Market Patterns May Reveal 2008 Crisis Repeat
Key sector tickers revealed a squeeze fest early Monday as indexes launched the week with an uptick following the Friday tumble.
Despite a Friday selloff, another historical marker was set last week as the Dow surged to its best week in more than 80 years.
The market flury to start things this week revealed multiple squeezes in high-profile stocks like AMZN and NFLX with bullish patterns. Simpler Trading moderators profiled trade setups of call debit spreads, long money calls, and the lower-risk butterfly often used for gains.
Online trading rooms at Simpler showed the highest level of member trader participation in the history of the company. Activity mirrored the heightened interest of traders seeking insightful input into the status of the market and possible opportunities.
Market signals were bullish with an air of caution.
The VIX eased off its pressure bubble while markets appear to be responding to positive news about possible coronavirus treatment and continued efforts to contain the virus’ spread.
The caution is that a market tumble repeat may be the next step in history.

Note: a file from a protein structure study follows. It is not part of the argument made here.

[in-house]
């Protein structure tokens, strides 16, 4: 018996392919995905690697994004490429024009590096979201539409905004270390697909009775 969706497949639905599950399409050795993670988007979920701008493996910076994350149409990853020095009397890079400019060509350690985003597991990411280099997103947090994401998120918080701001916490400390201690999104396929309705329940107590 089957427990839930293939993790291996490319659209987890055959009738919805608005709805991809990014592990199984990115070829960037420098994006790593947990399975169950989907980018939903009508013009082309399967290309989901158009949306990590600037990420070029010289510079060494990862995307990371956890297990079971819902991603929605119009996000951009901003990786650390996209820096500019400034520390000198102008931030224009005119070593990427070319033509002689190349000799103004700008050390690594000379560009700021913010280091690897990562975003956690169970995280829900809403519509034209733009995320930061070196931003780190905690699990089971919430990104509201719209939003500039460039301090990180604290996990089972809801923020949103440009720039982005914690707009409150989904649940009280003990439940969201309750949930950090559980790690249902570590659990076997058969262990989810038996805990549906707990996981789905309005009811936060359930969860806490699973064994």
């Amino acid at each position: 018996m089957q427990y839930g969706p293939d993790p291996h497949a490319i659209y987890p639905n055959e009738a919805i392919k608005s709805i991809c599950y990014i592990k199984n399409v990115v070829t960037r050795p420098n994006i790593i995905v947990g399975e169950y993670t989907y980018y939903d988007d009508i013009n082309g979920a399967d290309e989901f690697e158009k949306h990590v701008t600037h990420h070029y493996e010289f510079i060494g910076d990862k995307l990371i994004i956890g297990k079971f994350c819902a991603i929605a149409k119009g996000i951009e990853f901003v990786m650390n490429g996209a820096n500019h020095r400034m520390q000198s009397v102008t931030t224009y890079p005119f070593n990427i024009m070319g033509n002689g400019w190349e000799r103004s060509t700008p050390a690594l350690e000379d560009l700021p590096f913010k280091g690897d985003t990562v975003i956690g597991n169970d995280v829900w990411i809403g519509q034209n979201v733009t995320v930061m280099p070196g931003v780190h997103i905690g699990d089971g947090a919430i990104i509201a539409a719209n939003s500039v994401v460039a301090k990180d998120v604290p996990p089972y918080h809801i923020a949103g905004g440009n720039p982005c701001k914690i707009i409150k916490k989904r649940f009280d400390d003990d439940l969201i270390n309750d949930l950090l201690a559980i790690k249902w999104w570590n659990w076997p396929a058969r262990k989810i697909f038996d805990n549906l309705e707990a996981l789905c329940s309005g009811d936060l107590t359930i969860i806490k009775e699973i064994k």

Buy signals were strong into the final hour Monday, and the caution is how long will bullish efforts last. Market crisis history has proven steep declines start suddenly which leaves traders nervous to the long side.
The up and down news cycle may take second stage to a market pattern resembling 2008. During that meltdown the markets faced 50% retracements to the upside before moving lower again.
Economic indicators, such as oil losing money and upcoming earnings reports, could cause rips to the downside. Cautious traders are wary the market may crater again and push through the March lows.
We Saw: the pushing to continue last week’s rally –
- Positive market response to coronavirus treatments
- A bullish push to keep market in an upswing
- Dow leading the way with an almost 700-point gain
We’re Watching: … if history repeats 2008 patterns –
- Retracement may be short reprieve before tumble
- Squeezes identified in key sector tickers
- Market reaction to economic indicators, i.e. oil and earnings